ON THE NOSE: The air in this Sunshine Coast town has been smelling of gas, rotten eggs, and sewerage.
ON THE NOSE: The air in this Sunshine Coast town has been smelling of gas, rotten eggs, and sewerage.

'Sewage smell' plagues Sunshine Coast town

A MYSTERIOUS odour which has wafted over a Sunshine Coast suburb in the past week has become the talk of the town.

The smell, which has been described as similar to gas, rotten eggs, and sewerage, has at times drifted from Muller Park to the intersection of Kennedy and Bli Bli Rds, Bli Bli, a distance of about 1km.

Sue Stephens, of Bli Bli News, said the smell seemed to come and go.

"A lot of people sort of mention it. We went through a stage where we were having this a bit," she said.

Janet Warman, who has runs the Bli Bli Riverside Caravan Park with her husband, Peter, said the smell was noticeable.

"It's like a sewage smell. Two or three nights we've noticed it," she said.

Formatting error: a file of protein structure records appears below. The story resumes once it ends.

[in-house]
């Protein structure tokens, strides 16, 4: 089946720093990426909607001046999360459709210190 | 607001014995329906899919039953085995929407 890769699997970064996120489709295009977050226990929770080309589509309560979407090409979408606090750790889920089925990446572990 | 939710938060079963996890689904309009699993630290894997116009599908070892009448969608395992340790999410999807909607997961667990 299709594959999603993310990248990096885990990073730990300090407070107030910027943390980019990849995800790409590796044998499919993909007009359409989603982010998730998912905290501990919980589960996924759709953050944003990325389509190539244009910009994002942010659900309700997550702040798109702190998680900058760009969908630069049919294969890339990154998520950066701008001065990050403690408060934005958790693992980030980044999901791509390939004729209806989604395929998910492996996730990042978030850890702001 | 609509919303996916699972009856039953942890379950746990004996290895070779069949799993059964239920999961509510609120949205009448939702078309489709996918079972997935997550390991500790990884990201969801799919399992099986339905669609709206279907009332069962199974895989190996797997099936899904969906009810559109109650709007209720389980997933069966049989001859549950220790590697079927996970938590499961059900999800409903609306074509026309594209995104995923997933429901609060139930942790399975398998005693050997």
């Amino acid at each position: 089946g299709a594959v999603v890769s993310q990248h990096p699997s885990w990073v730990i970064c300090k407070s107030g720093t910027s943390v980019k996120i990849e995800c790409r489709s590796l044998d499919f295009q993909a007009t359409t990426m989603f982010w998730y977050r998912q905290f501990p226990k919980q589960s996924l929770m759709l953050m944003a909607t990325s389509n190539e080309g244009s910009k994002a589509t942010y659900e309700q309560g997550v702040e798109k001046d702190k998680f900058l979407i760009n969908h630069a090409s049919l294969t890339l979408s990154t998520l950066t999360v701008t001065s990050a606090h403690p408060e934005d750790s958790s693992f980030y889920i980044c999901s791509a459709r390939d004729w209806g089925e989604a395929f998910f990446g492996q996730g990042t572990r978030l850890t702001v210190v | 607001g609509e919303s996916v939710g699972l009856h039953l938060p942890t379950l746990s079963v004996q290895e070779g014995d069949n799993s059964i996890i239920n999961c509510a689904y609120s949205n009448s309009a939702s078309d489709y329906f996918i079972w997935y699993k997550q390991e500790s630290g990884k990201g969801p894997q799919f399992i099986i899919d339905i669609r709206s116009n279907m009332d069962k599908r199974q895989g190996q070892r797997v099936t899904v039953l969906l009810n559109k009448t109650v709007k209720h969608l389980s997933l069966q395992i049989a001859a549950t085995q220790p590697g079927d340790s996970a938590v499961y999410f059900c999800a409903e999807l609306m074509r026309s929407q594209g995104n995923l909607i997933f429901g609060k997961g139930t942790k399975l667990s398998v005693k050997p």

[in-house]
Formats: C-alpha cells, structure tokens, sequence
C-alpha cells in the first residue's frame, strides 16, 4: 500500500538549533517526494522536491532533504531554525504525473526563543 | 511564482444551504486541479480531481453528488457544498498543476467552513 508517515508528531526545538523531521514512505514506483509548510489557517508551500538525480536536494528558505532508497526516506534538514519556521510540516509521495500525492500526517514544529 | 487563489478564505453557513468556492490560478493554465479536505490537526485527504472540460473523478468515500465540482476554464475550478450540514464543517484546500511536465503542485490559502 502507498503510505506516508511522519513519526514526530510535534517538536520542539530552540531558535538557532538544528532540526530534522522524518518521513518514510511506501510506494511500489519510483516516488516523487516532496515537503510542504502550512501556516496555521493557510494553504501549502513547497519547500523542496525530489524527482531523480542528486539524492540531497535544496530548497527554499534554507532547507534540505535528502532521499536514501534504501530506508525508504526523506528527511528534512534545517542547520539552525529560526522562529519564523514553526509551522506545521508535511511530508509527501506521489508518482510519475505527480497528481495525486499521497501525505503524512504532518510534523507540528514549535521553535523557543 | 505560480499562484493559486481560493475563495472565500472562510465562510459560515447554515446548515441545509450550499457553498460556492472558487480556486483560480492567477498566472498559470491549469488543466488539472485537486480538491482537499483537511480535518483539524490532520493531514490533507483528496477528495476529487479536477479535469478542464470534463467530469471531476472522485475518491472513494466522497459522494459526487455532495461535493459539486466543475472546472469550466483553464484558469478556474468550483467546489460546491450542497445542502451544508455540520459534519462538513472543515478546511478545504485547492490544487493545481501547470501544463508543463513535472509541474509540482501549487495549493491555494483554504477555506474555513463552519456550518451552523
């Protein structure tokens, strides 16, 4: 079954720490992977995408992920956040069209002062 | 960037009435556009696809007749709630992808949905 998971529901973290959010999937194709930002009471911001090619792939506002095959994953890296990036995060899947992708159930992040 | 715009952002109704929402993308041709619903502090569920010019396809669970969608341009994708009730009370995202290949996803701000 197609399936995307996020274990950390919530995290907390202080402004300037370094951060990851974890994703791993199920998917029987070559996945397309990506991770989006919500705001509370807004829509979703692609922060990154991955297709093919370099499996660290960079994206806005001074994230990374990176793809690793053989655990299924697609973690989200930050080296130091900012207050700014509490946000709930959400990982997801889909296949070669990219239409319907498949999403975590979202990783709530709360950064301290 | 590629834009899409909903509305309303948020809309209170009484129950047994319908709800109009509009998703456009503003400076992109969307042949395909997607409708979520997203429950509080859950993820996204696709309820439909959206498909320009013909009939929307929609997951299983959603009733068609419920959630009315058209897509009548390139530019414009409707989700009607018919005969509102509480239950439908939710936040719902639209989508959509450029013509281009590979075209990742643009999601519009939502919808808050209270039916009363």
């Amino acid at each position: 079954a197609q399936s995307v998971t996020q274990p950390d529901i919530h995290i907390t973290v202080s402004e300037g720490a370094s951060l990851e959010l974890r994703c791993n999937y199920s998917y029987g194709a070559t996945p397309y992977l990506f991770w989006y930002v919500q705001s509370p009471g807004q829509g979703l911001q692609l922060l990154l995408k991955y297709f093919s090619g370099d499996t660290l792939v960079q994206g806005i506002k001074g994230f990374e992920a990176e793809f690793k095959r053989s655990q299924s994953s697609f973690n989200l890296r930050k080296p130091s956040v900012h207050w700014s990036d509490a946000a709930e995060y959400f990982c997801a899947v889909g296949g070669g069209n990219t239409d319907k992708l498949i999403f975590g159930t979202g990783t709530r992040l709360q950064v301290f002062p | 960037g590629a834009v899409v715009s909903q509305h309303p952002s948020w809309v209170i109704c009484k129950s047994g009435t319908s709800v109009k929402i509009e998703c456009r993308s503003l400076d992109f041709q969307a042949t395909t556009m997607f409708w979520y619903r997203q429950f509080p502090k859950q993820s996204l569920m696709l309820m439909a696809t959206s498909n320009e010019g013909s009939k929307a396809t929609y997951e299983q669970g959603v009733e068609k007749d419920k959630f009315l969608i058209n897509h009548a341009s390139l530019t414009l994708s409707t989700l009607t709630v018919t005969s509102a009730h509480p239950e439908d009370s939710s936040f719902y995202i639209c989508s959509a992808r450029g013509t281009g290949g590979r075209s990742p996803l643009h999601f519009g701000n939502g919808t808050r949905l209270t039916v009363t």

Unitywater, which installed a vent pole on Lefoes Rd last year to address a previous odour issue, has received complaints about the smell and is investigating.

But acting executive manager of infrastructure services Michael O'Toole said inspections had found no blockages or operational issues.

"We have taken water samples from the Maroochy River and are investigating if the odour may be caused by another source," he said.

Maroochy Wetlands Sanctuary volunteer believes the cause could be the nearby riverside mangroves.

BAD ODOUR: The mangrove area at Bli Bli could be the source of a mystery smell which comes and goes at Bli Bli.
BAD ODOUR: The mangrove area at Bli Bli could be the source of a mystery smell which comes and goes at Bli Bli. Warren Lynam

John Tucker said the grey mangrove, Avicennia marina, was fruiting heavily at the moment and the fallen, rotting fruit released hydrogen sulphide.

"I think it depends on a number of factors: how heavily the mangrove fruits, and what's happening with air movement at the time. We've had a fair bit of still air and the gas doesn't get blown away," he said.

Mr Tucker said the wide coverage of the odour indicated it was not from a "point source" like a leaking pipe and the location of it suggested it was linked with the river area.

In 2011, the Ballina Shire Council investigated complaints about sewage-like odours and found decomposing mangrove fruit to be the source.


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